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Next year it will be harder for frequent flyers on American and United Airlines to earn high-level elite status in their respective loyalty programs. In a swift move this fall, two of the biggest carriers in the country increased the annual spend requirement for earning top-tier status from $12,000 to $15,000, a 25 percent increase from 2018 to 2019.
Budget travelers, naturally, have been apoplectic. But in the business travel sector, where the corporate office often picks up premium fares and where pennies aren’t as often pinched, the news hasn’t been as dramatic. Several travelers that Skift interviewed last week not only brushed off the news but welcomed it — after all, fewer elites in 2019 means more perks for the soldiers left standing.
All of this plays into the narrative that airlines only want to reward passengers most loyal to their programs. But the question remains: Can loyalty only come from the wealthy?
— Grant Martin, Business of Loyalty Editor
Skift Stories and More Expert Insight
Amadeus and Points.com Partner to Scale Loyalty Tech for Airlines: Sometimes a small deal underscores a big trend. That’s the case with Thursday’s news that Amadeus, the travel tech colossus, and Points International, a provider of tools for travel loyalty programs, have signed a commercial and technical deal to sync their airline loyalty systems.
Higher Standards for Airline Elite Status Don’t Bother Elite Travelers: Moving the goal posts for elite status qualification will help put United and American on more of a competitive playing field with Delta, which requires $15,000 in spend and 125,000 flown miles for its top Diamond tier. But it will also make it harder for some travelers on the two carriers to earn elite status.
25 Travel Moments That Mattered in 2018: This past year served up headlines that certainly didn’t end with the start of another news cycle. The ripple effects were felt across all of travel.
Alitalia’s Plan to Save Itself Includes Teaming Up With Delta and Air France-KLM: With beleaguered Italian airline Alitalia expecting more stable ownership by next month, it is focused on a new project. Alitalia’s joint venture will involve Delta Air Lines, Air France-KLM, and Virgin Atlantic, buying back its loyalty program from Etihad Airways, and winning more corporate and high-end leisure customers, its chief business officer said Wednesday in an interview in New York.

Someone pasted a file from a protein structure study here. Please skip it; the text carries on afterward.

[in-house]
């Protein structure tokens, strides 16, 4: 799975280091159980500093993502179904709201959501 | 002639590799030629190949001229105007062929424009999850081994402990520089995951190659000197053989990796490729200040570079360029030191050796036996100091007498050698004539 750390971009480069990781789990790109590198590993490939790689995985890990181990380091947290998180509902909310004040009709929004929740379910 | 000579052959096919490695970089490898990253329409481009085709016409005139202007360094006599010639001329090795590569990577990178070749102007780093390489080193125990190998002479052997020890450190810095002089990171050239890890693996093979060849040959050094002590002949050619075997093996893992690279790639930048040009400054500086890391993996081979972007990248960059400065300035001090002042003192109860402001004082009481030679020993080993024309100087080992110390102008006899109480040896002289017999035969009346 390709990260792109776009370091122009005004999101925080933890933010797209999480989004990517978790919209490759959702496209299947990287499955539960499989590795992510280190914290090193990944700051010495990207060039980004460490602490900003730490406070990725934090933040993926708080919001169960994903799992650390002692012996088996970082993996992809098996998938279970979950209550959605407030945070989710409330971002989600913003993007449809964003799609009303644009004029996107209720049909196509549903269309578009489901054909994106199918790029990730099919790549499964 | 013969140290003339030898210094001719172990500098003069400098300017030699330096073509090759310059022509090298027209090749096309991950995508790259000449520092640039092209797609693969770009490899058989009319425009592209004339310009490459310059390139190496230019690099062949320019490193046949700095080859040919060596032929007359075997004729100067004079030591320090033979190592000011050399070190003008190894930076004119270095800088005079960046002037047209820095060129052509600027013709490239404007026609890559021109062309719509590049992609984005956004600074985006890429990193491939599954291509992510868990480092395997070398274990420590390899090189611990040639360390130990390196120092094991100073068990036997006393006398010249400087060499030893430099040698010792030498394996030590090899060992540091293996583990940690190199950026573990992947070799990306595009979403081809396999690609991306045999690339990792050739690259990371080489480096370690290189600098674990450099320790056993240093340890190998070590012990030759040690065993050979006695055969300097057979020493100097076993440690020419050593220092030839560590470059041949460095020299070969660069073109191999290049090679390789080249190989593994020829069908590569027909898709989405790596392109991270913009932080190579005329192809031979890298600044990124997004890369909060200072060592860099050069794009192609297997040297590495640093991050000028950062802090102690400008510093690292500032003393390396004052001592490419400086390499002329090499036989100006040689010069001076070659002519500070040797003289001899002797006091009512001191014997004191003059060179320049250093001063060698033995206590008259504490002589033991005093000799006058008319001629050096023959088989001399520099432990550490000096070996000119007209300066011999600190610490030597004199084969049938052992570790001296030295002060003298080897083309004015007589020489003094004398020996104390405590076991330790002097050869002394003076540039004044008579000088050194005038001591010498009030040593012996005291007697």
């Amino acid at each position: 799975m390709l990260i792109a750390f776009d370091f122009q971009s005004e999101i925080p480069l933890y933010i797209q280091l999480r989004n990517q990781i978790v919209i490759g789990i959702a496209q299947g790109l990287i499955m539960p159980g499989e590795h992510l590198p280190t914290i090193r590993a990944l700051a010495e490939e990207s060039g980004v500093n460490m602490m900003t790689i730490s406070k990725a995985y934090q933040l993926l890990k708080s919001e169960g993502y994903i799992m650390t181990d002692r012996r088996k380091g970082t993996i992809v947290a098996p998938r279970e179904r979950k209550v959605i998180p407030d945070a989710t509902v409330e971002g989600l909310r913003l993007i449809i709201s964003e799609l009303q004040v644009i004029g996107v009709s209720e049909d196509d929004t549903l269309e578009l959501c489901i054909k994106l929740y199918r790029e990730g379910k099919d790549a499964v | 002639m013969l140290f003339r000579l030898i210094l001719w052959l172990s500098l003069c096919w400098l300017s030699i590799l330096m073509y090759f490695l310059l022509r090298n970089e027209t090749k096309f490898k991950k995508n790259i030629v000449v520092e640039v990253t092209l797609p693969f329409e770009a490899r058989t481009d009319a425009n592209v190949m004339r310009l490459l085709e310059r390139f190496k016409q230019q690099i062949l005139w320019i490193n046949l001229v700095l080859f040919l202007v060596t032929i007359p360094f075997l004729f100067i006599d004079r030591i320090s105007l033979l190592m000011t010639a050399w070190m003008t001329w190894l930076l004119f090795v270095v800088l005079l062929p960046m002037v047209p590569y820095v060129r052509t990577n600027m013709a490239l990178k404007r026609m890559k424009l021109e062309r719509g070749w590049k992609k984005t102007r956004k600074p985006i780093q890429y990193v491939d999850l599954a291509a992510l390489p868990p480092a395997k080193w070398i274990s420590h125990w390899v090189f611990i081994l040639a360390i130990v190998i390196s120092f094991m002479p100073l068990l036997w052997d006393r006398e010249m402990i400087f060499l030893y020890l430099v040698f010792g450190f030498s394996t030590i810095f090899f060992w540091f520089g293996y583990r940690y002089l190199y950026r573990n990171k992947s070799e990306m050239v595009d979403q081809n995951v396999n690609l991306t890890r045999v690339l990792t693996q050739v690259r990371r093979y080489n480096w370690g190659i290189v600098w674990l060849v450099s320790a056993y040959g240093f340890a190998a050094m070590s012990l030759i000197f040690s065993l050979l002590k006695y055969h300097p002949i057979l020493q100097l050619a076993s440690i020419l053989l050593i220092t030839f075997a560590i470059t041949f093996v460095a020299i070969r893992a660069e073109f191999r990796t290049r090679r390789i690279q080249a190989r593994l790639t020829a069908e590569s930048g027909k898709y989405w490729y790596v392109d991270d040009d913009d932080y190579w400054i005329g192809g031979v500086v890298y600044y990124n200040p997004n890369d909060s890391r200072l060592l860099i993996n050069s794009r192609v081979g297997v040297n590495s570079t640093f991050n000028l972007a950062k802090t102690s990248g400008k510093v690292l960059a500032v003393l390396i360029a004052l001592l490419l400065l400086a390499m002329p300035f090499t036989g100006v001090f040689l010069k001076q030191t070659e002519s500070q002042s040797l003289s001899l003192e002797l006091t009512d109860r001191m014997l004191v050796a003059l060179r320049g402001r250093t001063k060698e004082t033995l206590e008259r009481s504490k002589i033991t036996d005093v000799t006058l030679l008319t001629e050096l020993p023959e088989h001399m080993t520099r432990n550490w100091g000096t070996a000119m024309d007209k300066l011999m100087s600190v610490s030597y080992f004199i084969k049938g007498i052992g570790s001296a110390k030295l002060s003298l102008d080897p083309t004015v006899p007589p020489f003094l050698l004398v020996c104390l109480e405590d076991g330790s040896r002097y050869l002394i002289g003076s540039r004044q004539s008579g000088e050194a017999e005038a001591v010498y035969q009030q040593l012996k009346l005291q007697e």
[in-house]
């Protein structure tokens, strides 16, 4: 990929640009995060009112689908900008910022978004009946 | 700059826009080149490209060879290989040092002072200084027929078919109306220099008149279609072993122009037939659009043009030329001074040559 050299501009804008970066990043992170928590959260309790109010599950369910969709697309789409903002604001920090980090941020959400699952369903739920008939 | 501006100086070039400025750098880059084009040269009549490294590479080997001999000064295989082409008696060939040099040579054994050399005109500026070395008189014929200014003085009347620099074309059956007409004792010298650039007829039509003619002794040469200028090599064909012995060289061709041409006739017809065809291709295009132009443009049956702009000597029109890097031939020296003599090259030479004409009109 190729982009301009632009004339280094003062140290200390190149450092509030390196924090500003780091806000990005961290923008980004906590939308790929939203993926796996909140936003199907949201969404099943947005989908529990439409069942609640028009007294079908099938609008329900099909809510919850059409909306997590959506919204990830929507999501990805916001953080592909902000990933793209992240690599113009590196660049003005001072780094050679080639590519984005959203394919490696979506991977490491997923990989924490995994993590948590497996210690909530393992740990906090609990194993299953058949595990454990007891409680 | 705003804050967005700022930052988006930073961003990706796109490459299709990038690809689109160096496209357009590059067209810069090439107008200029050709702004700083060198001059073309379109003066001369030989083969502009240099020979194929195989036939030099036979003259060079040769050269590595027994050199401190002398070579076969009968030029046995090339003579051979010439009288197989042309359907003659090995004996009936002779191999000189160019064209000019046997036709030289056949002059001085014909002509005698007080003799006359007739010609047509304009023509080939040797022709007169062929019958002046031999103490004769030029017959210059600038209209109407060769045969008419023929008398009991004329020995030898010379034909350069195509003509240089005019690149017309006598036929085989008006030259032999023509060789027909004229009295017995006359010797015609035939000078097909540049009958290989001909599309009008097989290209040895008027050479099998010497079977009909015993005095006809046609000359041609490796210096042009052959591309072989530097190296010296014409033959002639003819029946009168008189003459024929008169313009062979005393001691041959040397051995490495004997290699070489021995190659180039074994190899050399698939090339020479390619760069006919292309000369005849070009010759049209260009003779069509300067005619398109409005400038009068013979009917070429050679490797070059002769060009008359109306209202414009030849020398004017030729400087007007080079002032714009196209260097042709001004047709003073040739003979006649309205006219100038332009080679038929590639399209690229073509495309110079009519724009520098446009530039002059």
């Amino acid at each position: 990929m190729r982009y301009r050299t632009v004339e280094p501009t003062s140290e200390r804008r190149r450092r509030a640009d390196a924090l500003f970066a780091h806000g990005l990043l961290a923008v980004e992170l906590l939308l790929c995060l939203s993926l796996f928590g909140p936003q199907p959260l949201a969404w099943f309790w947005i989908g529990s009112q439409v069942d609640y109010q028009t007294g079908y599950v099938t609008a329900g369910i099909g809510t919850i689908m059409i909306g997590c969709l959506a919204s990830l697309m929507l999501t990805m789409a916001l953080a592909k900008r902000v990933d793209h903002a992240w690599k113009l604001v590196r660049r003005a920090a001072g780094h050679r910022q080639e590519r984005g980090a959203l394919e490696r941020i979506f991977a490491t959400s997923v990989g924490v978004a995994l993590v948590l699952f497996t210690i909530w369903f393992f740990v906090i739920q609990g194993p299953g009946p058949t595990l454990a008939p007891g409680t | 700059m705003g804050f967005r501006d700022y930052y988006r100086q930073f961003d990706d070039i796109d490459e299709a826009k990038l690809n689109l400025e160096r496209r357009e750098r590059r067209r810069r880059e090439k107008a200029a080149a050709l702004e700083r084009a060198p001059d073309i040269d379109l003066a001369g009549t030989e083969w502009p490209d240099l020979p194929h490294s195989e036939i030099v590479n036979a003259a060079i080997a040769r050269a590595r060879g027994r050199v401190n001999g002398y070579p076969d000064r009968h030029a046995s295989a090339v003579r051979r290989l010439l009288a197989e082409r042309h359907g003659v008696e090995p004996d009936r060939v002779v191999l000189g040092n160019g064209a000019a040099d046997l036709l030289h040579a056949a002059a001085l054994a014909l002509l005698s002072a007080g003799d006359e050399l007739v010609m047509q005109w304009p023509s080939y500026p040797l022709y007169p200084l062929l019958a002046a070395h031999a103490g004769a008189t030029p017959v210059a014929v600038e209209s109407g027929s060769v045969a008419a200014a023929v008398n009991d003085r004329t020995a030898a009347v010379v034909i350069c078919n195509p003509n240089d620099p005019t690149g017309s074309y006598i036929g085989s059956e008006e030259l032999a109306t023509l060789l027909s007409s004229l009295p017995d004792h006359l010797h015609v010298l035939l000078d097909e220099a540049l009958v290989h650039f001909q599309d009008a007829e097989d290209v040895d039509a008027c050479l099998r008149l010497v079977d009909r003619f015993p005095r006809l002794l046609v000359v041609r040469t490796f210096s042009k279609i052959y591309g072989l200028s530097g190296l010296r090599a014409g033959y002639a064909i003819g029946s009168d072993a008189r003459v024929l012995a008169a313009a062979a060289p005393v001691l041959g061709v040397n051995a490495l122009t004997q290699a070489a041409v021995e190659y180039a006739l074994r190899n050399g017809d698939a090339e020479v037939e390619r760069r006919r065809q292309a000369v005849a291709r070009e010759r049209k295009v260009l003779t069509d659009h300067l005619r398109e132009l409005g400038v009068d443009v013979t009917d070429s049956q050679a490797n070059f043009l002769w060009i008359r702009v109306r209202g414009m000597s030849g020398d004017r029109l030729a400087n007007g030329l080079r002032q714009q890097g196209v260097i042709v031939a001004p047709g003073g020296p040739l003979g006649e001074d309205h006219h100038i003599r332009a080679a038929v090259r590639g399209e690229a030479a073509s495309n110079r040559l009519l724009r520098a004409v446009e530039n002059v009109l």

How Artificial Intelligence Determines Which Airline Stories Go Viral: As a Dataminr executive told us, “There is no such thing as a secret now.” If it happens on an airplane and someone puts it on social media, it is bound to become news. That’s just how it goes now, for better or worse.
Hertz Partners With Clear to Ease Rental Car Pain With Biometrics: Hertz and New York-based Clear announced on Tuesday the debut of Hertz Fast Lane Powered by Clear, a service that uses biometrics to speed members through the rental car process. The service is so fast, said the company, clients can get through the rental car exit gate and be on the road in 30 seconds or less.
What LVMH’s Belmond Buy Means for the Future of Luxury Travel: LVMH might not have been the most obvious of suitors for Belmond’s luxury assets, but now that it’s close to owning them, it’s a deal that makes a lot of sense in this post-experience economy still contending with the concept of new luxury.
Airlines Should Think Twice Before Devaluing Their Frequent Flyer Points: Doing so gets rid of much of the difference between full-service carriers and their low-cost rivals.
Wear an Ugly Sweater and Get Priority Boarding on Alaska: Friday, December 21, 2018, is National Ugly Holiday Sweater Day. To celebrate, Alaska Airlines is offering priority boarding to those who wear ugly holiday sweaters on that day.
Skift Business of Loyalty Editor Grant Martin [firstname.lastname@example.org] curates the Skift Business of Loyalty newsletter. Skift emails the newsletter every Monday.